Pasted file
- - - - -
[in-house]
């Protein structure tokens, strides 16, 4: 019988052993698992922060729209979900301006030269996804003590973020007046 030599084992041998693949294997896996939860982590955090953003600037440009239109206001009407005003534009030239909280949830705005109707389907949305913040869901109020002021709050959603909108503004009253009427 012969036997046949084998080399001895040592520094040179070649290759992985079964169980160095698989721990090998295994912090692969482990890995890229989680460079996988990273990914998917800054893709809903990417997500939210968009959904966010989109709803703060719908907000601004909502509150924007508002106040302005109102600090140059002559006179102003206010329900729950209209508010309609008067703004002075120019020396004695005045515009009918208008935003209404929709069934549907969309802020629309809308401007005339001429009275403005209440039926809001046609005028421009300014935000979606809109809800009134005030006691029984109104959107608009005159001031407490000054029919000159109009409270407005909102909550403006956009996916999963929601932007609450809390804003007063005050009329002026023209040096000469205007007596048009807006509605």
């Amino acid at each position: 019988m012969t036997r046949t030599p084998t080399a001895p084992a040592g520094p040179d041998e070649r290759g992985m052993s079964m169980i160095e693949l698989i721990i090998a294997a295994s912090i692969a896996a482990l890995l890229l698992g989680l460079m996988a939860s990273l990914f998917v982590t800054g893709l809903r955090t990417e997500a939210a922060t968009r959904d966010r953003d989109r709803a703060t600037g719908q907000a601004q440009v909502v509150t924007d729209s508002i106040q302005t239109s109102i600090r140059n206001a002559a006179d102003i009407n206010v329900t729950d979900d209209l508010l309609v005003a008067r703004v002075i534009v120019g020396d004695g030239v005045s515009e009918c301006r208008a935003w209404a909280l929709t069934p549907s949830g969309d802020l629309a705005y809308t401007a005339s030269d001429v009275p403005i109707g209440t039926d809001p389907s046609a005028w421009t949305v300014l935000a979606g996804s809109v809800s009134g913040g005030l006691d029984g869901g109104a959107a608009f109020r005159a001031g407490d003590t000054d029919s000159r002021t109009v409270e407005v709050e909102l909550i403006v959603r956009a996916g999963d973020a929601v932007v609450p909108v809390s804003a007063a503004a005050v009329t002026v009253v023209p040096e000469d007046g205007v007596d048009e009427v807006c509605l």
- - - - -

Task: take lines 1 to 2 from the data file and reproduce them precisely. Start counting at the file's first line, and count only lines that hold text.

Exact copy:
[in-house]
């Protein structure tokens, strides 16, 4: 019988052993698992922060729209979900301006030269996804003590973020007046 030599084992041998693949294997896996939860982590955090953003600037440009239109206001009407005003534009030239909280949830705005109707389907949305913040869901109020002021709050959603909108503004009253009427 012969036997046949084998080399001895040592520094040179070649290759992985079964169980160095698989721990090998295994912090692969482990890995890229989680460079996988990273990914998917800054893709809903990417997500939210968009959904966010989109709803703060719908907000601004909502509150924007508002106040302005109102600090140059002559006179102003206010329900729950209209508010309609008067703004002075120019020396004695005045515009009918208008935003209404929709069934549907969309802020629309809308401007005339001429009275403005209440039926809001046609005028421009300014935000979606809109809800009134005030006691029984109104959107608009005159001031407490000054029919000159109009409270407005909102909550403006956009996916999963929601932007609450809390804003007063005050009329002026023209040096000469205007007596048009807006509605």